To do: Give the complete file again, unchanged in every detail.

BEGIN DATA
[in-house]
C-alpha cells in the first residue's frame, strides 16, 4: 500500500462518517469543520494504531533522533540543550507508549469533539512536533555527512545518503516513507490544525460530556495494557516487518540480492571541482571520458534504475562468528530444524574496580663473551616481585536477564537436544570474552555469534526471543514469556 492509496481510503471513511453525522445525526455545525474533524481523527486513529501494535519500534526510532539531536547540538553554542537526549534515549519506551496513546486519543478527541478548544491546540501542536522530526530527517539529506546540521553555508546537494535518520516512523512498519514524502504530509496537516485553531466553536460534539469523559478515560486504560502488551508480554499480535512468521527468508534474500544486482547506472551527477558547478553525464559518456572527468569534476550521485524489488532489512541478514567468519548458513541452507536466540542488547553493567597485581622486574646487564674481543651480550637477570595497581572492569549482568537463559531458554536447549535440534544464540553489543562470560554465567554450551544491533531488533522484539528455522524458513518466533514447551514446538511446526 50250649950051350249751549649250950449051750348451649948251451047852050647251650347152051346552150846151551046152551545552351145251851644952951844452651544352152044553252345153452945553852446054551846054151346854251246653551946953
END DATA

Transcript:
[in-house]
C-alpha cells in the first residue's frame, strides 16, 4: 500500500462518517469543520494504531533522533540543550507508549469533539512536533555527512545518503516513507490544525460530556495494557516487518540480492571541482571520458534504475562468528530444524574496580663473551616481585536477564537436544570474552555469534526471543514469556 492509496481510503471513511453525522445525526455545525474533524481523527486513529501494535519500534526510532539531536547540538553554542537526549534515549519506551496513546486519543478527541478548544491546540501542536522530526530527517539529506546540521553555508546537494535518520516512523512498519514524502504530509496537516485553531466553536460534539469523559478515560486504560502488551508480554499480535512468521527468508534474500544486482547506472551527477558547478553525464559518456572527468569534476550521485524489488532489512541478514567468519548458513541452507536466540542488547553493567597485581622486574646487564674481543651480550637477570595497581572492569549482568537463559531458554536447549535440534544464540553489543562470560554465567554450551544491533531488533522484539528455522524458513518466533514447551514446538511446526 50250649950051350249751549649250950449051750348451649948251451047852050647251650347152051346552150846151551046152551545552351145251851644952951844452651544352152044553252345153452945553852446054551846054151346854251246653551946953